To provide around-the-clock service for cancer patients in need of urgent care, the Siteman Cancer Center at Barnes-Jewish Hospital and Washington University School of Medicine will open a 24/7 Cancer Care Clinic inside the hospital's north campus. The clinic is scheduled to open in March.

“We’re trying to get oncology patients out of the emergency room because for cancer patients, being around sick people for eight hours can be deadly,” says registered nurse Amy Determann, manager of the 24/7 Cancer Care Clinic. “It’s a paradigm shift in care.”

The need for a 24/7 clinic was identified from records showing a number of Siteman patients in need of urgent care on a daily basis. For example, in 2006:

A total of 1,438 visits to the Barnes-Jewish Hospital emergency department among Siteman bone-marrow transplant patients and patients being treated by a Siteman medical oncologist resulted in a hospital admission (approximately four Siteman patients per day).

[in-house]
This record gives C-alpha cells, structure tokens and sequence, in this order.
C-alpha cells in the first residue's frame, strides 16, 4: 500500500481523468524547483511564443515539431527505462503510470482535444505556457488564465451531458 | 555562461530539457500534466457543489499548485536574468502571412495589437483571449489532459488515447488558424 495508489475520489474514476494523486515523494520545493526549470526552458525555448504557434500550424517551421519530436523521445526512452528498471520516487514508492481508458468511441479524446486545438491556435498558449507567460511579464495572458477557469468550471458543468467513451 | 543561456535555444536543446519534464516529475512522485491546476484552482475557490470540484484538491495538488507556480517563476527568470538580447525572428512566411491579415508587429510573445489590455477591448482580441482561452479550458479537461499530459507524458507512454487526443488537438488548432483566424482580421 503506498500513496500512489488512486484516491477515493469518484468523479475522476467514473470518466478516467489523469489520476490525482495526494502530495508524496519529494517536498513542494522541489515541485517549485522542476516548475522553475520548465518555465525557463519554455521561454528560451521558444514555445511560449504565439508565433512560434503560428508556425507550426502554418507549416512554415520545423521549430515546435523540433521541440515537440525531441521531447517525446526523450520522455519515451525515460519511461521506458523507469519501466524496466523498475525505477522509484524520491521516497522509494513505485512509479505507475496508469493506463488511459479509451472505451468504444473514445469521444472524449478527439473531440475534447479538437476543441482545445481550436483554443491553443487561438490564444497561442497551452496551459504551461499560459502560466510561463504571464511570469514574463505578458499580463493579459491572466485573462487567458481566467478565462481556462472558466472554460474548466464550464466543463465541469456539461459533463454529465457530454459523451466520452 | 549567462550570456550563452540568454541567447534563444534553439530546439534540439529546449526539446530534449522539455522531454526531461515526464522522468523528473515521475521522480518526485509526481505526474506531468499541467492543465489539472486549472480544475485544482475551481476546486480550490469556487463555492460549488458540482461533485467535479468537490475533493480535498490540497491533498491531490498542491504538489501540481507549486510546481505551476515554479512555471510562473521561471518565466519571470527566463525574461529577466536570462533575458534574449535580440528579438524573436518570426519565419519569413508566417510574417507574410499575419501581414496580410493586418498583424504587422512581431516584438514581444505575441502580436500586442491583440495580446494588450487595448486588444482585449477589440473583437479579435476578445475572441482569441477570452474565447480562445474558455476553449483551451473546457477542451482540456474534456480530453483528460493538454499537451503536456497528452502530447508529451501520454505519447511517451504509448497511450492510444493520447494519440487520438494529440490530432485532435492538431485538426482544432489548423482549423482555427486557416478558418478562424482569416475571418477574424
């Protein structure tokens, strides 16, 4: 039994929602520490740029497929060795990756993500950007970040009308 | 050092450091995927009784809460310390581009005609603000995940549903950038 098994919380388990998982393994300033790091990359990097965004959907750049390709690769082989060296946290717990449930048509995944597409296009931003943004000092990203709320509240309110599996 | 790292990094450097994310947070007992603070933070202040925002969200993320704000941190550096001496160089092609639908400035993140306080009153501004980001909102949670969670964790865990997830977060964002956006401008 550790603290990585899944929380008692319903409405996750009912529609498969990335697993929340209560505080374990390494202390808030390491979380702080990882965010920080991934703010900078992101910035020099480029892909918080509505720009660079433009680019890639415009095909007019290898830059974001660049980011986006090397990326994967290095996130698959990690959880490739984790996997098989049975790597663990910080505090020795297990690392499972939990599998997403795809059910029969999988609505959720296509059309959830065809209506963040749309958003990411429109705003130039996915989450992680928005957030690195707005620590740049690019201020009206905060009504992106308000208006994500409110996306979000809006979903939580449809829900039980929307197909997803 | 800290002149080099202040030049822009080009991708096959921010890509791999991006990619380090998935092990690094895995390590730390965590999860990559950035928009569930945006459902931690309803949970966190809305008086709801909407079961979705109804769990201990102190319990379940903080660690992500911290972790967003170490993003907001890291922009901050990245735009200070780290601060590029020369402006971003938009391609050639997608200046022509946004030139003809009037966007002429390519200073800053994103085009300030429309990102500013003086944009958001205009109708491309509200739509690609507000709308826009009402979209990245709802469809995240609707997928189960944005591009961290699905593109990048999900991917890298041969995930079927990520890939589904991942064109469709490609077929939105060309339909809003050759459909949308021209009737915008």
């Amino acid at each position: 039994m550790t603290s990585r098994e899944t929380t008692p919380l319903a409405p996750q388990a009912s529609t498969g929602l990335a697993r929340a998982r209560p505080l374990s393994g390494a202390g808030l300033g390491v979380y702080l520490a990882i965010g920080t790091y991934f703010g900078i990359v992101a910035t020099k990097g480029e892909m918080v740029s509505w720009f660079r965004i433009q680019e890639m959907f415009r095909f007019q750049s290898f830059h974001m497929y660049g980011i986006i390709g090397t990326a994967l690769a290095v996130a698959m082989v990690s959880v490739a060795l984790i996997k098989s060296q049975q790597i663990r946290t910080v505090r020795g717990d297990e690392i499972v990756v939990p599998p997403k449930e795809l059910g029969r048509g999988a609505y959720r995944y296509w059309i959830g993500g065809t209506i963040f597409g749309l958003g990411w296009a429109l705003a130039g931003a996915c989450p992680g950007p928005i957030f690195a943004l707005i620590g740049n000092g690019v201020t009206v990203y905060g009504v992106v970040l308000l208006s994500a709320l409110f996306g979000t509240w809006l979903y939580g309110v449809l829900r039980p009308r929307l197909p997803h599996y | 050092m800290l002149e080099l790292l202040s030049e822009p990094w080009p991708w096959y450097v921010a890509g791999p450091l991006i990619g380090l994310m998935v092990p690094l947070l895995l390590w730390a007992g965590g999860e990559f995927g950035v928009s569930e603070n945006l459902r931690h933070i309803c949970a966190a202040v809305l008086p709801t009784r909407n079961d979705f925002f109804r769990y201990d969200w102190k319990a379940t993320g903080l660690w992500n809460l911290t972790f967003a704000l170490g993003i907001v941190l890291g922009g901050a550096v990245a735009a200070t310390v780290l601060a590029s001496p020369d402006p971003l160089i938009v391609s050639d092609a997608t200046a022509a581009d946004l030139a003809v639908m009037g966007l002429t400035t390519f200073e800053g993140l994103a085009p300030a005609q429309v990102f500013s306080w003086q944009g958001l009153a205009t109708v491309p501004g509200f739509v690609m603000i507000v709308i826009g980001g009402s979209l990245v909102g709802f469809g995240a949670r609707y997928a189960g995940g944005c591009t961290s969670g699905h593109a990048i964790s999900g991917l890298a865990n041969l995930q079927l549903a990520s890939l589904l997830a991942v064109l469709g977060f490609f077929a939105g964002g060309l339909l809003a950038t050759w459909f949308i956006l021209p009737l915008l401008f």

An average of five Siteman patients per day were either inside Barnes-Jewish or at other hospitals waiting for an inpatient bed.

An estimated 20 Siteman patients each week arrived at the Barnes-Jewish emergency department and were treated and released.

An estimated 15 Siteman patients were directed to local community hospital emergency rooms weekly.

Those cancer patients, who most often need fluids or infusion, can now be treated in the 24/7 center in an outpatient setting rather than a lengthy emergency-room visit or an admission to an area hospital. Nurse practitioners familiar with cancer treatments and Siteman’s clinical trials will work with Washington University hospitalists in staffing the clinic.

Barnes-Jewish is spending $994,000 to build the clinic, which will be comprised of seven infusion chairs, three private treatment rooms and one negative-pressure room. Siteman’s bone-marrow transplant weekend clinic will also relocate to the 24/7 clinic.

The clinic is not available to cancer patients seen by non-Siteman physicians. “Those patients may be on treatment regimens we are unfamiliar with, and it’s important for those patients to work with their oncologist if they need urgent care,” says Determann, who adds that the clinic is not a general emergency room but rather for Siteman patients with symptoms related to cancer. She says those with acute problems like heart attack or stroke need to visit an emergency room.